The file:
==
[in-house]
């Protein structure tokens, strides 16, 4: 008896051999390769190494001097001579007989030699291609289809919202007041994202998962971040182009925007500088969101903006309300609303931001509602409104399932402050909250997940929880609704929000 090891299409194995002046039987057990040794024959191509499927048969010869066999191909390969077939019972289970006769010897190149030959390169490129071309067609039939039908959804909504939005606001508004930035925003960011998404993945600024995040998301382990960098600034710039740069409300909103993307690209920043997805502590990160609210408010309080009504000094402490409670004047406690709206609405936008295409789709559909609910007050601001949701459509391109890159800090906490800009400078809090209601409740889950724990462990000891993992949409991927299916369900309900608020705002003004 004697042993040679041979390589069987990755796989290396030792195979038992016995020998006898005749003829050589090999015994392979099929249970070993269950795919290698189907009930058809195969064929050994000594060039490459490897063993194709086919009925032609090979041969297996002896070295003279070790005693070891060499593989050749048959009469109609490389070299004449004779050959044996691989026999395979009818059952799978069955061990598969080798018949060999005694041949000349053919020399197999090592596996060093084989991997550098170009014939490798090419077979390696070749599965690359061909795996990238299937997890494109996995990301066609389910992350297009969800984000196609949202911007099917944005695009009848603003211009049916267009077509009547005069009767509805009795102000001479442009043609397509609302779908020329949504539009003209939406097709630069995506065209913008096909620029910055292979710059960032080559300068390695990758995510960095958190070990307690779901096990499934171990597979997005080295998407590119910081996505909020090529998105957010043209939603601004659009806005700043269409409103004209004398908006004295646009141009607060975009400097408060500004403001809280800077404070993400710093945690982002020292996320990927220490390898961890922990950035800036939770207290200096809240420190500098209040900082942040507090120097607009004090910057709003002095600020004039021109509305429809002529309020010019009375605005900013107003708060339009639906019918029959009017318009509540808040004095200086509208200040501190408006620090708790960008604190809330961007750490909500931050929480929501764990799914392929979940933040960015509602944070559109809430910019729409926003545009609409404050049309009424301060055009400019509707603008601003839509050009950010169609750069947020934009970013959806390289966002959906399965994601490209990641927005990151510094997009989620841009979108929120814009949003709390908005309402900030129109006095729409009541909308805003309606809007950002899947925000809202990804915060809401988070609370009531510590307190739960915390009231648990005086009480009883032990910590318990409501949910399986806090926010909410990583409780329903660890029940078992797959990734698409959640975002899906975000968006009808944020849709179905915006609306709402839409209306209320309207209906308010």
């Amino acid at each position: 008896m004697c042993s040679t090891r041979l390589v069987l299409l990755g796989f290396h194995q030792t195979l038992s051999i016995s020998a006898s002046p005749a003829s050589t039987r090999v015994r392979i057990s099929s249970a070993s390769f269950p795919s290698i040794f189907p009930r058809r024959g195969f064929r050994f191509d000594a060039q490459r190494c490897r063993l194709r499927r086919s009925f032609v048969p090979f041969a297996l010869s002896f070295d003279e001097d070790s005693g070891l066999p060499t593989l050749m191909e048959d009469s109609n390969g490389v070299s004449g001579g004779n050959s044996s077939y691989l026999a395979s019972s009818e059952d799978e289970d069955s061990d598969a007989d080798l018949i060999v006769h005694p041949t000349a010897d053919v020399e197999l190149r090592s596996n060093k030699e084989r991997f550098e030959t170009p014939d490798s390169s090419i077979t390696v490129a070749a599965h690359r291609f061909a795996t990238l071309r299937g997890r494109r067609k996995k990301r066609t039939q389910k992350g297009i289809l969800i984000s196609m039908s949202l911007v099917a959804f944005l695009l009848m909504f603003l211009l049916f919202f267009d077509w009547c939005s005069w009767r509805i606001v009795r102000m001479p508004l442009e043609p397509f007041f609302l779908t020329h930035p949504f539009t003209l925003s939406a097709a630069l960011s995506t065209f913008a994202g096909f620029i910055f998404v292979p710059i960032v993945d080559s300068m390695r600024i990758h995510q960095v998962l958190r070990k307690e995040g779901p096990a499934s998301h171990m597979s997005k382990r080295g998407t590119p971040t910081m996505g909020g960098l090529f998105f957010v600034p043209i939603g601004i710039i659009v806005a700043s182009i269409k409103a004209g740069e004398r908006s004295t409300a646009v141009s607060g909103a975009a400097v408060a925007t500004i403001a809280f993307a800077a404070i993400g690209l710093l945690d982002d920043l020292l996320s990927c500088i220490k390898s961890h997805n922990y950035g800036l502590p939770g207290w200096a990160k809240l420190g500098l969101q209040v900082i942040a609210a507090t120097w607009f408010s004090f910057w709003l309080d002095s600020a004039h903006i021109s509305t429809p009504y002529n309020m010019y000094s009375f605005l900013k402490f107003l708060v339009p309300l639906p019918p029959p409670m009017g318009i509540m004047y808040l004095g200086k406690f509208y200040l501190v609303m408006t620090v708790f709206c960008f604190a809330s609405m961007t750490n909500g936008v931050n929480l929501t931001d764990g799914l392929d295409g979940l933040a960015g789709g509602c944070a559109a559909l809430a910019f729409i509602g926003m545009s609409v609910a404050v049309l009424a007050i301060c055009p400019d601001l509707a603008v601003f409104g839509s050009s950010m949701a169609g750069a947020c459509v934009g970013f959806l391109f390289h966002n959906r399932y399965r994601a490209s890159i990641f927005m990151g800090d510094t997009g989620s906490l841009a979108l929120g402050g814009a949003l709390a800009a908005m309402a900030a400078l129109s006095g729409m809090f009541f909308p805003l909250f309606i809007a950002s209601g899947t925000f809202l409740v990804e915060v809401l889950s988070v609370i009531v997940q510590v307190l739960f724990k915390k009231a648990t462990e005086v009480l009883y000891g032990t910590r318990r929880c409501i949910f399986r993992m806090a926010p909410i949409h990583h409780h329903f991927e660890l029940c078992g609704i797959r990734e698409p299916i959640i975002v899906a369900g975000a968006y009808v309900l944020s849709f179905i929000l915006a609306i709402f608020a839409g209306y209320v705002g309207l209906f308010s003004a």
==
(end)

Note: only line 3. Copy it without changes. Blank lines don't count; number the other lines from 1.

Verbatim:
């Amino acid at each position: 008896m004697c042993s040679t090891r041979l390589v069987l299409l990755g796989f290396h194995q030792t195979l038992s051999i016995s020998a006898s002046p005749a003829s050589t039987r090999v015994r392979i057990s099929s249970a070993s390769f269950p795919s290698i040794f189907p009930r058809r024959g195969f064929r050994f191509d000594a060039q490459r190494c490897r063993l194709r499927r086919s009925f032609v048969p090979f041969a297996l010869s002896f070295d003279e001097d070790s005693g070891l066999p060499t593989l050749m191909e048959d009469s109609n390969g490389v070299s004449g001579g004779n050959s044996s077939y691989l026999a395979s019972s009818e059952d799978e289970d069955s061990d598969a007989d080798l018949i060999v006769h005694p041949t000349a010897d053919v020399e197999l190149r090592s596996n060093k030699e084989r991997f550098e030959t170009p014939d490798s390169s090419i077979t390696v490129a070749a599965h690359r291609f061909a795996t990238l071309r299937g997890r494109r067609k996995k990301r066609t039939q389910k992350g297009i289809l969800i984000s196609m039908s949202l911007v099917a959804f944005l695009l009848m909504f603003l211009l049916f919202f267009d077509w009547c939005s005069w009767r509805i606001v009795r102000m001479p508004l442009e043609p397509f007041f609302l779908t020329h930035p949504f539009t003209l925003s939406a097709a630069l960011s995506t065209f913008a994202g096909f620029i910055f998404v292979p710059i960032v993945d080559s300068m390695r600024i990758h995510q960095v998962l958190r070990k307690e995040g779901p096990a499934s998301h171990m597979s997005k382990r080295g998407t590119p971040t910081m996505g909020g960098l090529f998105f957010v600034p043209i939603g601004i710039i659009v806005a700043s182009i269409k409103a004209g740069e004398r908006s004295t409300a646009v141009s607060g909103a975009a400097v408060a925007t500004i403001a809280f993307a800077a404070i993400g690209l710093l945690d982002d920043l020292l996320s990927c500088i220490k390898s961890h997805n922990y950035g800036l502590p939770g207290w200096a990160k809240l420190g500098l969101q209040v900082i942040a609210a507090t120097w607009f408010s004090f910057w709003l309080d002095s600020a004039h903006i021109s509305t429809p009504y002529n309020m010019y000094s009375f605005l900013k402490f107003l708060v339009p309300l639906p019918p029959p409670m009017g318009i509540m004047y808040l004095g200086k406690f509208y200040l501190v609303m408006t620090v708790f709206c960008f604190a809330s609405m961007t750490n909500g936008v931050n929480l929501t931001d764990g799914l392929d295409g979940l933040a960015g789709g509602c944070a559109a559909l809430a910019f729409i509602g926003m545009s609409v609910a404050v049309l009424a007050i301060c055009p400019d601001l509707a603008v601003f409104g839509s050009s950010m949701a169609g750069a947020c459509v934009g970013f959806l391109f390289h966002n959906r399932y399965r994601a490209s890159i990641f927005m990151g800090d510094t997009g989620s906490l841009a979108l929120g402050g814009a949003l709390a800009a908005m309402a900030a400078l129109s006095g729409m809090f009541f909308p805003l909250f309606i809007a950002s209601g899947t925000f809202l409740v990804e915060v809401l889950s988070v609370i009531v997940q510590v307190l739960f724990k915390k009231a648990t462990e005086v009480l009883y000891g032990t910590r318990r929880c409501i949910f399986r993992m806090a926010p909410i949409h990583h409780h329903f991927e660890l029940c078992g609704i797959r990734e698409p299916i959640i975002v899906a369900g975000a968006y009808v309900l944020s849709f179905i929000l915006a609306i709402f608020a839409g209306y209320v705002g309207l209906f308010s003004a």